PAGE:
Student Spotlight: Yvette Mazloumi

Empathy and Kindness Help Break Stigmas Around Mental Health, Says Touro Health Sciences Student

November 30, 2018
Yvette Mazloumi is pictured in front of the Zucker Hillside Hospital, where she is currently interning.

Growing up in Germany with Iranian Jewish parents, Yvette Mazloumi understands what it feels like to not quite blend in. She has felt like an outsider both in her native country and again after relocating to the U.S. But these experiences helped Yvette to be more sympathetic to the obstacles others are facing and prompted her to enter the mental health field.

Now a clinical mental health counseling student at Touro College School of Health Sciences, Mazloumi feels her exposure to varied cultures will help her to be a more empathetic mental health counselor. She is passionate about breaking the stigma associated with mental health disorders.

“I was always interested in psychology, how the human brain functions and people in general. I have observed that in life, almost everyone is going through some type of struggle, and I want to help. It is my dream to make a difference in people’s lives and in the field of mental health and it combines both my interests and strengths,” she said.

One of Mazloumi’s goals is to open up conversations around mental health, and she aspires to open a private practice where she will counsel adults to help increase and maintain relationship satisfaction.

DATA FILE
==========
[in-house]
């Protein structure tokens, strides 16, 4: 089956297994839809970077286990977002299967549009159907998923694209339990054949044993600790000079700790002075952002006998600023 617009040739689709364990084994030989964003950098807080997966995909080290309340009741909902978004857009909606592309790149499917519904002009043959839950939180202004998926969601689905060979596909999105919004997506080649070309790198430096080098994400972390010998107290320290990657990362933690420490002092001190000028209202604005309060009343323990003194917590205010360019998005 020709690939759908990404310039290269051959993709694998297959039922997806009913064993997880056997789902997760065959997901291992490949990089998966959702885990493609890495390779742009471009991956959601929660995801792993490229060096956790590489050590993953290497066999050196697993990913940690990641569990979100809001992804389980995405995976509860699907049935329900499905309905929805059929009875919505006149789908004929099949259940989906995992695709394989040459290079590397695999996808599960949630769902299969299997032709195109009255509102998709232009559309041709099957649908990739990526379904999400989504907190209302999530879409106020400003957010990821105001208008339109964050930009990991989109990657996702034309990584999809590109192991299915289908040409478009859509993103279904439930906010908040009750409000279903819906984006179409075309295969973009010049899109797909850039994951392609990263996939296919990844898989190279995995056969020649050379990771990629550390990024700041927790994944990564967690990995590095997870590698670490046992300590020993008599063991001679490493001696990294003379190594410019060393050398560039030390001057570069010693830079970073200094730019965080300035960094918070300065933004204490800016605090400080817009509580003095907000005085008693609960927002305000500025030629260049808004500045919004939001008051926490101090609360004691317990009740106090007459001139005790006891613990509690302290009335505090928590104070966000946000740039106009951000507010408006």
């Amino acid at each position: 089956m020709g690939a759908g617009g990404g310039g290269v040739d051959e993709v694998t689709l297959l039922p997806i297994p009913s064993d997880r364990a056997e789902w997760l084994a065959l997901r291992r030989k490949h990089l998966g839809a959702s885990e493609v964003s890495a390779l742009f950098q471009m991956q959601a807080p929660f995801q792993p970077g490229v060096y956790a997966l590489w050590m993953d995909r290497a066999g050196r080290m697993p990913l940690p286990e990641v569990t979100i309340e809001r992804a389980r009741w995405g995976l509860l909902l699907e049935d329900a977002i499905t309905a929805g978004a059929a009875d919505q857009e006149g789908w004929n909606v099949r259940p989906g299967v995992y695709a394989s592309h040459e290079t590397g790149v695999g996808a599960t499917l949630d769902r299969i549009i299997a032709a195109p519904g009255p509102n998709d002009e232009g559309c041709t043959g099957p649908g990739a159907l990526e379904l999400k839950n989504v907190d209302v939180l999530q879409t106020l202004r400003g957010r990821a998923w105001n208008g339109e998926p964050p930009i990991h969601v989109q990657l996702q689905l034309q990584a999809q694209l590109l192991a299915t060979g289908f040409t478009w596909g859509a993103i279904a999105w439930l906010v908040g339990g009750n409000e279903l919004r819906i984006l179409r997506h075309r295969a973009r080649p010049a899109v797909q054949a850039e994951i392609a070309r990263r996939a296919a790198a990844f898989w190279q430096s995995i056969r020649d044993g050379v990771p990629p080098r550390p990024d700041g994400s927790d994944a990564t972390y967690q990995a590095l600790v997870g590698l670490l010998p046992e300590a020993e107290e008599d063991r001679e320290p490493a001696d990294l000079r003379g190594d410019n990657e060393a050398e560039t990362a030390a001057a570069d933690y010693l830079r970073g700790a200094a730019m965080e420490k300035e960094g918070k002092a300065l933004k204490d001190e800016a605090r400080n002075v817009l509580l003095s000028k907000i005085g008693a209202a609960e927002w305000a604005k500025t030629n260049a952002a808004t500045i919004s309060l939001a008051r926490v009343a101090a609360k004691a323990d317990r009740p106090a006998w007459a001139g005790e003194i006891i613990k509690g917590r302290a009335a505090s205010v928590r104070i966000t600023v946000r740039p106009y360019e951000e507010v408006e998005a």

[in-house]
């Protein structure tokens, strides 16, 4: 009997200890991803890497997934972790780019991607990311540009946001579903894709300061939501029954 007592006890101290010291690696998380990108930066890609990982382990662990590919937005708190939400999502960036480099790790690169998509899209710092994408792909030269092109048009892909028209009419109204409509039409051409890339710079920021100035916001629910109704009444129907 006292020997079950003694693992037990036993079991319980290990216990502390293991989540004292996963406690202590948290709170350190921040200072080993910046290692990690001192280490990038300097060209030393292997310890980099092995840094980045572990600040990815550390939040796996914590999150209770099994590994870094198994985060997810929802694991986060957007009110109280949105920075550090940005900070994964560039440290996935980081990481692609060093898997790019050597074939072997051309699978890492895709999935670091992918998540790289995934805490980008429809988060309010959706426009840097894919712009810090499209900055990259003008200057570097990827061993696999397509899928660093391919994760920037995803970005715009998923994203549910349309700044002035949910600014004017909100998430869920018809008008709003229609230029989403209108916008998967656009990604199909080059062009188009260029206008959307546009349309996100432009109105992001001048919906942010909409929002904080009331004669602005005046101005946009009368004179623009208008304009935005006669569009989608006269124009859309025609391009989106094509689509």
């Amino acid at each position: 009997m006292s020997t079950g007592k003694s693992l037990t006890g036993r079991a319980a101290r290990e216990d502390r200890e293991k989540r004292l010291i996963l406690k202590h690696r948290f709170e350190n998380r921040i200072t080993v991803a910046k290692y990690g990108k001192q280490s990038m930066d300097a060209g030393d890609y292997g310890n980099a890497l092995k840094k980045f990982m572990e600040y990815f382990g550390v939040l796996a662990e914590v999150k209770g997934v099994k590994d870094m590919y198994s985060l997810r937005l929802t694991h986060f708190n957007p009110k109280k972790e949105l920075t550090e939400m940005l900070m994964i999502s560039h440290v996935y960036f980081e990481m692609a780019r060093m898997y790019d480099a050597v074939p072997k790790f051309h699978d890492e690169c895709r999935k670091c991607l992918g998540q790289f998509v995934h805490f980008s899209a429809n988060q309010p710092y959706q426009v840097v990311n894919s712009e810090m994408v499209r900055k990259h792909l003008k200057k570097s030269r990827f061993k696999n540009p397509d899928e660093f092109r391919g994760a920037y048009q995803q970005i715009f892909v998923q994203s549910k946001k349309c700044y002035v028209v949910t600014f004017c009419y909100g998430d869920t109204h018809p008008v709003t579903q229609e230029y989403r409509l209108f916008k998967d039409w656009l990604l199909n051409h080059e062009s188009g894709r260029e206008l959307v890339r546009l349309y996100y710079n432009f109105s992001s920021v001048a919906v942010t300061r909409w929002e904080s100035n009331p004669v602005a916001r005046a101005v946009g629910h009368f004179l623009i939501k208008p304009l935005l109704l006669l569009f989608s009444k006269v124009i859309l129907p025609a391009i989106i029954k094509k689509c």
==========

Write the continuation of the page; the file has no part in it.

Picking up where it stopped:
“Going to a mental health counselor should be viewed as something as routine as going to the doctor. Most people suffer from some sort of anxiety, depression or stress and if we highlight the importance of taking care of our emotional health as a preventative measure, individuals and society can greatly benefit,” she added.

Personal Challenges Enable Better Understanding

Mazloumi speaks four languages fluently including German, English, Farsi and Neo-Aramaic and speaks Hebrew conversationally. She understands the frustrations of not being able to articulate your thoughts and feels she can better identify with patients, no matter their issue, religious background or family dynamic. Currently interning at the Zucker Hillside Hospital, Mazloumi has been exposed to people with all different backgrounds and has learned something new from each of her patients. 

As a student at Touro, Mazloumi has an appreciation for all the supportive professors especially Dr. Kimberly Johnson.  “She really cares about her students and spends time way beyond traditional class hours and encourages us to text her with questions or concerns. Additionally, she has a very positive attitude, helps motivate us and gives detailed feedback to help us be better mental health counselors. She also keeps us in the loop about important seminars, conferences or other activities going on in our field to remain abreast of new trends and best practices in the field,” Mazloumi says.

Exhibiting both compassion and empathy are two major components that are crucial when working in the mental health space. Combining these important traits with Mazloumi’s ability to overcome her own personal challenges enables her to relate to her patients and provide them with a higher level of care to improve their mental health.